An exercise: describe humanity in one word.
Hmm. Humans can be cruel, selfish, and ruthless -- but we can also be altruistic, generous, and self-sacrificing. We can be curious, but we can also be oblivious to events all around us. We can be inventive or mired in tradition or anti-intellectual, slapstick or witty or humorless, adventuresome or stay-at-home. We love and hate. We can be suspicious, sympathetic, and gullible. We act both capriciously and with cold, calculating premeditation.
I'm not having a lot of luck with my own challenge.
I succumb on occasion to checking out comments about my own books, both by professional reviewers and by (via Amazon and Goodreads, for example) the general readership. Most authors do. And while it's always enjoyable to see praise, critiques provide more in the way of learning opportunities. As in: What aspects of a plot did some readers not accept? What character behaviors did some readers find implausible? What background elements might have been insufficiently described?
So: How does that exercise of authorial due diligence (or rationalization -- another human trait) have anything to do with today's challenge?
Puppeteers and the Pak Protectors first created by Larry Niven. The Puppeteers, in a word, are cowardly. The Pak, in a word, are scary-smart. If you permit the Pak a second descriptor, they are ruthlessly territorial at the clan level.
In his solo novels where Larry introduced Pak and Puppeteers, readers knew these traits because we were told of them. Certainly the traits apply. But are these traits ubiquitous and all-controlling?
Maybe not. These books directly involve very few aliens, seldom seen on their home worlds. Generally, the aliens are not point-of-view characters, so we do not see into their thoughts.
The Ringworld series features the Puppeteers Nessus and Hindmost -- whom we never see together. When human characters briefly visit the Puppeteer home world, they meet only one new Puppeteer (and he only as a hologram). Instead, we see a Puppeteer interacting with human characters or with a Kzin -- not among a Puppeteer population. We're told that both these Puppeteers are insane and not representative of their species.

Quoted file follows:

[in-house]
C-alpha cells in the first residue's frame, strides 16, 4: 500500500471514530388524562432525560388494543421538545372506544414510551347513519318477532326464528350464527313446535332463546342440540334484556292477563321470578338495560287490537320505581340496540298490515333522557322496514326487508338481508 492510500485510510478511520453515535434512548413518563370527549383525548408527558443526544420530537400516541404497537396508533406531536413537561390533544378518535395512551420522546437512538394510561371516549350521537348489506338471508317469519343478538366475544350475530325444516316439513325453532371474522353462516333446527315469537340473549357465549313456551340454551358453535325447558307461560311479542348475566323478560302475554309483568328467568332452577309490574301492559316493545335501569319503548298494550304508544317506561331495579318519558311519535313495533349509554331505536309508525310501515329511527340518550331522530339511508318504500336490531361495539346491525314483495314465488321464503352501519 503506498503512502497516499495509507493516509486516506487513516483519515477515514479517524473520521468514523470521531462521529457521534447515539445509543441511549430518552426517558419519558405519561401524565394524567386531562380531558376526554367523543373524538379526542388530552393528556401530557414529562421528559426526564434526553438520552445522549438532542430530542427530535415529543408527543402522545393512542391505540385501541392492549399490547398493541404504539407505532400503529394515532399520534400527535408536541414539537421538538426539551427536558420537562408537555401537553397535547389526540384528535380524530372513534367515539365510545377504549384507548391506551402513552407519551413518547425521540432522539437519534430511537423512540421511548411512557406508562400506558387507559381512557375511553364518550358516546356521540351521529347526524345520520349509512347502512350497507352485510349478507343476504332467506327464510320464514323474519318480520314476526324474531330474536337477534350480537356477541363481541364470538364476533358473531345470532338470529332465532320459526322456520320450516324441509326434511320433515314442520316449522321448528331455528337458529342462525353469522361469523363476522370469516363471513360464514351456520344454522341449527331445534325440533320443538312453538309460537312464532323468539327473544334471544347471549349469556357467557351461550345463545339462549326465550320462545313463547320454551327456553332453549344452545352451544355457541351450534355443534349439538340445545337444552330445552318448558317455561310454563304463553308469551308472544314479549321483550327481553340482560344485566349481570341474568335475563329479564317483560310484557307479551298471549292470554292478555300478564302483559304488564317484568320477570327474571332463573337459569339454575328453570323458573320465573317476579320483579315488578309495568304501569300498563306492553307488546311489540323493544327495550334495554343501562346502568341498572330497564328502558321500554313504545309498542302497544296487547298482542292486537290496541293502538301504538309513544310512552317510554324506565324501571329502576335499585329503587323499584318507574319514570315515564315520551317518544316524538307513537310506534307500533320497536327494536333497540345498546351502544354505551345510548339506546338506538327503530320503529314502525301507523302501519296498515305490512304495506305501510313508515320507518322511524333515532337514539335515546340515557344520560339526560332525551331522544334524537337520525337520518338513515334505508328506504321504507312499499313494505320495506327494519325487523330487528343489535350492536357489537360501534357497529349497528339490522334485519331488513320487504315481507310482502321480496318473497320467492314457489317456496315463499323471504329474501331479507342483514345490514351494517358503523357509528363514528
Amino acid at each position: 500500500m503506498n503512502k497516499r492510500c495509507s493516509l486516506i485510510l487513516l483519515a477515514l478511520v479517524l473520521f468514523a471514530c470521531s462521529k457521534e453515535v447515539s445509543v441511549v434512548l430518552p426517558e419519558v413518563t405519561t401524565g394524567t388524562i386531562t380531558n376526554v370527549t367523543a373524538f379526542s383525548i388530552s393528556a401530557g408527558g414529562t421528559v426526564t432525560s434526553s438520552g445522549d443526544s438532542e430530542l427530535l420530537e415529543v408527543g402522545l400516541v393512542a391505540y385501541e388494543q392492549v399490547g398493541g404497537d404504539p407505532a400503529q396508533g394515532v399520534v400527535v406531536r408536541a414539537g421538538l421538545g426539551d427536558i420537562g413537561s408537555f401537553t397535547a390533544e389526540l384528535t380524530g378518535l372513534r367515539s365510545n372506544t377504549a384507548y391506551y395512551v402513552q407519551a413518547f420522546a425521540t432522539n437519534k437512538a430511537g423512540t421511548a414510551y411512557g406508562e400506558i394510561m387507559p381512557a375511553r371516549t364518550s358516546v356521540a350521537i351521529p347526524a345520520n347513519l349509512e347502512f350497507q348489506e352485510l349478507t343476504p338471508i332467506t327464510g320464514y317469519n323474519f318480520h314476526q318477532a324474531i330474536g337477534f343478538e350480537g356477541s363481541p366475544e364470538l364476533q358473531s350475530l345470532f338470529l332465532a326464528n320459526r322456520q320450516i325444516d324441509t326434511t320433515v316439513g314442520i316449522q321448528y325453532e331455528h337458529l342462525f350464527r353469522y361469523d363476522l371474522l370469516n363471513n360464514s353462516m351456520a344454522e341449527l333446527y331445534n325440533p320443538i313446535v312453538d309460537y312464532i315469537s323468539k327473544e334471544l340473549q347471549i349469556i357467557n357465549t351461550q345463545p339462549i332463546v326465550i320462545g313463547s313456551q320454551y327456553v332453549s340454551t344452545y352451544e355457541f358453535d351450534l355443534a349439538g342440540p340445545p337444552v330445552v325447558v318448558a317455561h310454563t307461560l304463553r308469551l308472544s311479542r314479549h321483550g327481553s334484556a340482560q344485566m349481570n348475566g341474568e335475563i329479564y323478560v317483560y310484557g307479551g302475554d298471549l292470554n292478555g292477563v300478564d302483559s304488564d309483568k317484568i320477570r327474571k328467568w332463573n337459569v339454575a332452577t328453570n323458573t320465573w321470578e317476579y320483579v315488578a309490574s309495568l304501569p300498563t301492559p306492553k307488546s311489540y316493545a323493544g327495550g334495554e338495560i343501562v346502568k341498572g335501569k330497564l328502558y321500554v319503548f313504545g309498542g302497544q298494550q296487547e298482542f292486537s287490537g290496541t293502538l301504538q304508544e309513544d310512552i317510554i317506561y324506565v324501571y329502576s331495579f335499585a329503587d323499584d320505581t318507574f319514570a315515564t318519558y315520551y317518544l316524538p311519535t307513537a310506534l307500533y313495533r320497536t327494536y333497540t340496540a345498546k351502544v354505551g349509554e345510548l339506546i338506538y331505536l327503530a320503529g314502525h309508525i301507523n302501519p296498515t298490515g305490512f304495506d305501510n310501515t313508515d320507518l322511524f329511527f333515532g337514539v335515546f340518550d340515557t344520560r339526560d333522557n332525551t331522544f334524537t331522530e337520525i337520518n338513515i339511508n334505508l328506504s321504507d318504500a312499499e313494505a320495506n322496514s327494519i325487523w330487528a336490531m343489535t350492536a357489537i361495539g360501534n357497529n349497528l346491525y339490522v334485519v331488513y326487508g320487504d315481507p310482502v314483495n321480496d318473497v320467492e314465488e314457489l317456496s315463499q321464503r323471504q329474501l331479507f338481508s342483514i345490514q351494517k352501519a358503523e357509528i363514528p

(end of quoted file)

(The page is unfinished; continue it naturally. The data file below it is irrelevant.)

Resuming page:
Similarly, the novel Protector focuses on a single Pak Protector character, mostly seen far from home. When, in the Ringworld series, we meet a Pak Protector, she has been apart from her own kind for eons and is likely also insane.
The Fleet of Worlds series took a different tack: these novels consider alien societies, often seen on their home worlds or significant colony worlds.
Such critiques may be correct. But -- getting back, finally, to this post's challenge -- might some aliens manage, to some degree, not to follow, like a robot, a one-word characterization? A Pak may be very smart, and yet unable to build a super weapon on demand from bread crusts and belly-button lint. A Puppeteer may be very cowardly, but still show some empathy for the rights of other beings to exist. And a certain human character prominent in the Fleet of Worlds series may have more depth than the single word "paranoid."
In the Star Trek universe, a Klingon who's not a half-human hybrid might still resist attacking against all odds at the slightest offense.
I submit that intelligent aliens, like humans, may have personal quirks, foibles, hobbies, philosophies, likes and dislikes, knowledge (and gaps in same), life lessons, and moods. Aliens, like humans, may be individually shaped by their upbringing, local culture, personal-relationship status (or lack thereof), economic/cultural status, employment, profession, and the specific political entity in which they live. That's true whether "shaped by" manifests as support for -- or rebellion against -- formative influences.
None of this post is intended as a rebuttal of critiques. The author always bears the responsibility of making his case. For some readers, we failed in that task.
But to those who are comfortable with the notion of aliens constrained by a single term ... I'd be interested in knowing the word you picked that equally describes: Adolf Hitler, Mother Theresa, Albert Einstein, Torquemada, Oscar Wilde, the Three Stooges, Socrates, Florence Nightingale, Marcus Aurelius, Buddha, and Paris Hilton.